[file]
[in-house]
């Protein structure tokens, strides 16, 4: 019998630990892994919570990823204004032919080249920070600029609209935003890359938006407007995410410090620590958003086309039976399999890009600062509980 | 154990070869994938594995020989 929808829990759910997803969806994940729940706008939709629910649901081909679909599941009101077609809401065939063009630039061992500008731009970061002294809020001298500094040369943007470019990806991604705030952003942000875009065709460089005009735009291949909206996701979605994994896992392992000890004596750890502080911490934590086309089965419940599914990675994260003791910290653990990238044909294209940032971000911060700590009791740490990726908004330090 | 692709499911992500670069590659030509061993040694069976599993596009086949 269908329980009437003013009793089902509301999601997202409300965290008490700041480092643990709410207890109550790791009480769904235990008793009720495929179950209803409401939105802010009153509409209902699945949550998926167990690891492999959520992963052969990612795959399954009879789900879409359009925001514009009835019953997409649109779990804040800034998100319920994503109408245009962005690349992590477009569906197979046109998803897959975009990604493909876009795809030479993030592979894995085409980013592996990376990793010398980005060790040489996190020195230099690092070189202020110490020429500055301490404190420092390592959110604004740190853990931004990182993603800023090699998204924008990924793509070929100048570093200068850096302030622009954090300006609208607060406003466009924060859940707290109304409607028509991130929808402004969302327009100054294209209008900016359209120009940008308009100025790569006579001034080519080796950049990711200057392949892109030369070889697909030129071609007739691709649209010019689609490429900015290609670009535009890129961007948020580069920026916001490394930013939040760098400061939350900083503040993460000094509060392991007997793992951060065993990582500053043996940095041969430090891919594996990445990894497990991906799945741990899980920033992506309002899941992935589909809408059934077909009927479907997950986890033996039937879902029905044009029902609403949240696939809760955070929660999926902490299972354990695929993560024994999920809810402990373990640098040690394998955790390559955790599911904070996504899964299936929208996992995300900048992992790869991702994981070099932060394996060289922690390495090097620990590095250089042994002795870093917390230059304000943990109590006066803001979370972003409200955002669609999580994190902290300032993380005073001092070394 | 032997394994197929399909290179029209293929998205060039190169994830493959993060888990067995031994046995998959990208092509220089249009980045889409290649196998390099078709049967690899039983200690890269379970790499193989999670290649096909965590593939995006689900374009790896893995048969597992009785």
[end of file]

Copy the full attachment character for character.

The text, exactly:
[in-house]
């Protein structure tokens, strides 16, 4: 019998630990892994919570990823204004032919080249920070600029609209935003890359938006407007995410410090620590958003086309039976399999890009600062509980 | 154990070869994938594995020989 929808829990759910997803969806994940729940706008939709629910649901081909679909599941009101077609809401065939063009630039061992500008731009970061002294809020001298500094040369943007470019990806991604705030952003942000875009065709460089005009735009291949909206996701979605994994896992392992000890004596750890502080911490934590086309089965419940599914990675994260003791910290653990990238044909294209940032971000911060700590009791740490990726908004330090 | 692709499911992500670069590659030509061993040694069976599993596009086949 269908329980009437003013009793089902509301999601997202409300965290008490700041480092643990709410207890109550790791009480769904235990008793009720495929179950209803409401939105802010009153509409209902699945949550998926167990690891492999959520992963052969990612795959399954009879789900879409359009925001514009009835019953997409649109779990804040800034998100319920994503109408245009962005690349992590477009569906197979046109998803897959975009990604493909876009795809030479993030592979894995085409980013592996990376990793010398980005060790040489996190020195230099690092070189202020110490020429500055301490404190420092390592959110604004740190853990931004990182993603800023090699998204924008990924793509070929100048570093200068850096302030622009954090300006609208607060406003466009924060859940707290109304409607028509991130929808402004969302327009100054294209209008900016359209120009940008308009100025790569006579001034080519080796950049990711200057392949892109030369070889697909030129071609007739691709649209010019689609490429900015290609670009535009890129961007948020580069920026916001490394930013939040760098400061939350900083503040993460000094509060392991007997793992951060065993990582500053043996940095041969430090891919594996990445990894497990991906799945741990899980920033992506309002899941992935589909809408059934077909009927479907997950986890033996039937879902029905044009029902609403949240696939809760955070929660999926902490299972354990695929993560024994999920809810402990373990640098040690394998955790390559955790599911904070996504899964299936929208996992995300900048992992790869991702994981070099932060394996060289922690390495090097620990590095250089042994002795870093917390230059304000943990109590006066803001979370972003409200955002669609999580994190902290300032993380005073001092070394 | 032997394994197929399909290179029209293929998205060039190169994830493959993060888990067995031994046995998959990208092509220089249009980045889409290649196998390099078709049967690899039983200690890269379970790499193989999670290649096909965590593939995006689900374009790896893995048969597992009785």